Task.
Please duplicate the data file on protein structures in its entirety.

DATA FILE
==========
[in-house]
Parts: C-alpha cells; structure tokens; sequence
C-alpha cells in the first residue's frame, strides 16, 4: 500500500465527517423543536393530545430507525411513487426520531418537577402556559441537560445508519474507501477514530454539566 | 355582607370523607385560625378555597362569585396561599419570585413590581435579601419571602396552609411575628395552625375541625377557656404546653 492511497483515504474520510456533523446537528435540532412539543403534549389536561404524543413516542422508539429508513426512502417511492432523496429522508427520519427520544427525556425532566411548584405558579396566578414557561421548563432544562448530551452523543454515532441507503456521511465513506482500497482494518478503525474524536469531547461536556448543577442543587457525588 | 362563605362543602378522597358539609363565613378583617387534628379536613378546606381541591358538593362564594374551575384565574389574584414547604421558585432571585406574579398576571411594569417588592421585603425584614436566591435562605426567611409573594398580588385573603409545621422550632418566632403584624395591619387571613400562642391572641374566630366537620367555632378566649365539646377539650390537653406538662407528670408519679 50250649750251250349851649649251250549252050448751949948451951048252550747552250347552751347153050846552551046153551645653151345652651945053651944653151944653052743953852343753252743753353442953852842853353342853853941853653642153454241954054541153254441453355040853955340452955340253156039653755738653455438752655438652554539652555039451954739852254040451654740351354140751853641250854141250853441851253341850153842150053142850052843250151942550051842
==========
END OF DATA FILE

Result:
[in-house]
Parts: C-alpha cells; structure tokens; sequence
C-alpha cells in the first residue's frame, strides 16, 4: 500500500465527517423543536393530545430507525411513487426520531418537577402556559441537560445508519474507501477514530454539566 | 355582607370523607385560625378555597362569585396561599419570585413590581435579601419571602396552609411575628395552625375541625377557656404546653 492511497483515504474520510456533523446537528435540532412539543403534549389536561404524543413516542422508539429508513426512502417511492432523496429522508427520519427520544427525556425532566411548584405558579396566578414557561421548563432544562448530551452523543454515532441507503456521511465513506482500497482494518478503525474524536469531547461536556448543577442543587457525588 | 362563605362543602378522597358539609363565613378583617387534628379536613378546606381541591358538593362564594374551575384565574389574584414547604421558585432571585406574579398576571411594569417588592421585603425584614436566591435562605426567611409573594398580588385573603409545621422550632418566632403584624395591619387571613400562642391572641374566630366537620367555632378566649365539646377539650390537653406538662407528670408519679 50250649750251250349851649649251250549252050448751949948451951048252550747552250347552751347153050846552551046153551645653151345652651945053651944653151944653052743953852343753252743753353442953852842853353342853853941853653642153454241954054541153254441453355040853955340452955340253156039653755738653455438752655438652554539652555039451954739852254040451654740351354140751853641250854141250853441851253341850153842150053142850052843250151942550051842